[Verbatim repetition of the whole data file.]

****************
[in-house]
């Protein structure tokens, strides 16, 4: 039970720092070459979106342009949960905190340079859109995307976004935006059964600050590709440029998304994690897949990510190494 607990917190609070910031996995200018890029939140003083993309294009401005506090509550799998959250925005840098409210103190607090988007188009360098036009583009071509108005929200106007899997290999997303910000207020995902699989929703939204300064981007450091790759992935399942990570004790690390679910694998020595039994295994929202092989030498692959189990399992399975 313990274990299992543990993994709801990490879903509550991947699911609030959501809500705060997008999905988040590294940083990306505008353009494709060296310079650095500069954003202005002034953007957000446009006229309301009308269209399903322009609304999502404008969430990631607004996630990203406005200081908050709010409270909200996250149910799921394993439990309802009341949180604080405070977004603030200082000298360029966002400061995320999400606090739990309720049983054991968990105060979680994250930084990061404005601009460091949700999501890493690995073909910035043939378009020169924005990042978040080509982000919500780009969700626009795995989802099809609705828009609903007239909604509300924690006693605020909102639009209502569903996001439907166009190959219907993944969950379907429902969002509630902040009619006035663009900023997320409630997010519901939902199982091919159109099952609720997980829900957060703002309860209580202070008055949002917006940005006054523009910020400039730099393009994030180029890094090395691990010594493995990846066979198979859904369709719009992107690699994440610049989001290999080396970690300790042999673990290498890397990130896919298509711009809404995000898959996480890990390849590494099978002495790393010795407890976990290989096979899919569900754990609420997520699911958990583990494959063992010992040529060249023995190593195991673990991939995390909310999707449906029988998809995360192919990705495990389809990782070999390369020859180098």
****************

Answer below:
[in-house]
């Protein structure tokens, strides 16, 4: 039970720092070459979106342009949960905190340079859109995307976004935006059964600050590709440029998304994690897949990510190494 607990917190609070910031996995200018890029939140003083993309294009401005506090509550799998959250925005840098409210103190607090988007188009360098036009583009071509108005929200106007899997290999997303910000207020995902699989929703939204300064981007450091790759992935399942990570004790690390679910694998020595039994295994929202092989030498692959189990399992399975 313990274990299992543990993994709801990490879903509550991947699911609030959501809500705060997008999905988040590294940083990306505008353009494709060296310079650095500069954003202005002034953007957000446009006229309301009308269209399903322009609304999502404008969430990631607004996630990203406005200081908050709010409270909200996250149910799921394993439990309802009341949180604080405070977004603030200082000298360029966002400061995320999400606090739990309720049983054991968990105060979680994250930084990061404005601009460091949700999501890493690995073909910035043939378009020169924005990042978040080509982000919500780009969700626009795995989802099809609705828009609903007239909604509300924690006693605020909102639009209502569903996001439907166009190959219907993944969950379907429902969002509630902040009619006035663009900023997320409630997010519901939902199982091919159109099952609720997980829900957060703002309860209580202070008055949002917006940005006054523009910020400039730099393009994030180029890094090395691990010594493995990846066979198979859904369709719009992107690699994440610049989001290999080396970690300790042999673990290498890397990130896919298509711009809404995000898959996480890990390849590494099978002495790393010795407890976990290989096979899919569900754990609420997520699911958990583990494959063992010992040529060249023995190593195991673990991939995390909310999707449906029988998809995360192919990705495990389809990782070999390369020859180098």